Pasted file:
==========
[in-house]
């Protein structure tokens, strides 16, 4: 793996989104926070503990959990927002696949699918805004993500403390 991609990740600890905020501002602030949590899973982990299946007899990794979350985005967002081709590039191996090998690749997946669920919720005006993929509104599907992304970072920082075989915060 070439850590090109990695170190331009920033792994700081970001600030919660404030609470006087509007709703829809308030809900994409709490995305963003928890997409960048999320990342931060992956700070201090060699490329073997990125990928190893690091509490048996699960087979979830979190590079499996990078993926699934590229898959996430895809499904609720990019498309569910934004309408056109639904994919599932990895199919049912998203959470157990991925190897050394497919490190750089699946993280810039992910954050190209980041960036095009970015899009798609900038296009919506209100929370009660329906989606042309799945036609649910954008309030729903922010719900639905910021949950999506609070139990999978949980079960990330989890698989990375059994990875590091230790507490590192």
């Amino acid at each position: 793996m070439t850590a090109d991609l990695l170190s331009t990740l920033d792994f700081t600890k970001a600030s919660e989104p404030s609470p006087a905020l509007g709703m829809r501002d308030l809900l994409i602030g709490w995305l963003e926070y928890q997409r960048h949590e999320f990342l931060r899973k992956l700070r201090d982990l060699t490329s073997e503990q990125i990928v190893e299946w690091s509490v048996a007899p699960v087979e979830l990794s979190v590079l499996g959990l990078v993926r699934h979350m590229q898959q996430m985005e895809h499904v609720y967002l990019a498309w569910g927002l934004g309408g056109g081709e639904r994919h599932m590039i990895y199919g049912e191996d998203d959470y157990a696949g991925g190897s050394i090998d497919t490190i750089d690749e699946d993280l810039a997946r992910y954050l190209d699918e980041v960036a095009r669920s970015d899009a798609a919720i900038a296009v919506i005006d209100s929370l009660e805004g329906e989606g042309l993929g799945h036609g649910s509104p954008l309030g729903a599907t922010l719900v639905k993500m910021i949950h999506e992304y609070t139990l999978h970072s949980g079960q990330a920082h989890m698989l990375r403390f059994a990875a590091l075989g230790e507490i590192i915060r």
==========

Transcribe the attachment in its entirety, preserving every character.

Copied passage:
[in-house]
């Protein structure tokens, strides 16, 4: 793996989104926070503990959990927002696949699918805004993500403390 991609990740600890905020501002602030949590899973982990299946007899990794979350985005967002081709590039191996090998690749997946669920919720005006993929509104599907992304970072920082075989915060 070439850590090109990695170190331009920033792994700081970001600030919660404030609470006087509007709703829809308030809900994409709490995305963003928890997409960048999320990342931060992956700070201090060699490329073997990125990928190893690091509490048996699960087979979830979190590079499996990078993926699934590229898959996430895809499904609720990019498309569910934004309408056109639904994919599932990895199919049912998203959470157990991925190897050394497919490190750089699946993280810039992910954050190209980041960036095009970015899009798609900038296009919506209100929370009660329906989606042309799945036609649910954008309030729903922010719900639905910021949950999506609070139990999978949980079960990330989890698989990375059994990875590091230790507490590192």
């Amino acid at each position: 793996m070439t850590a090109d991609l990695l170190s331009t990740l920033d792994f700081t600890k970001a600030s919660e989104p404030s609470p006087a905020l509007g709703m829809r501002d308030l809900l994409i602030g709490w995305l963003e926070y928890q997409r960048h949590e999320f990342l931060r899973k992956l700070r201090d982990l060699t490329s073997e503990q990125i990928v190893e299946w690091s509490v048996a007899p699960v087979e979830l990794s979190v590079l499996g959990l990078v993926r699934h979350m590229q898959q996430m985005e895809h499904v609720y967002l990019a498309w569910g927002l934004g309408g056109g081709e639904r994919h599932m590039i990895y199919g049912e191996d998203d959470y157990a696949g991925g190897s050394i090998d497919t490190i750089d690749e699946d993280l810039a997946r992910y954050l190209d699918e980041v960036a095009r669920s970015d899009a798609a919720i900038a296009v919506i005006d209100s929370l009660e805004g329906e989606g042309l993929g799945h036609g649910s509104p954008l309030g729903a599907t922010l719900v639905k993500m910021i949950h999506e992304y609070t139990l999978h970072s949980g079960q990330a920082h989890m698989l990375r403390f059994a990875a590091l075989g230790e507490i590192i915060r």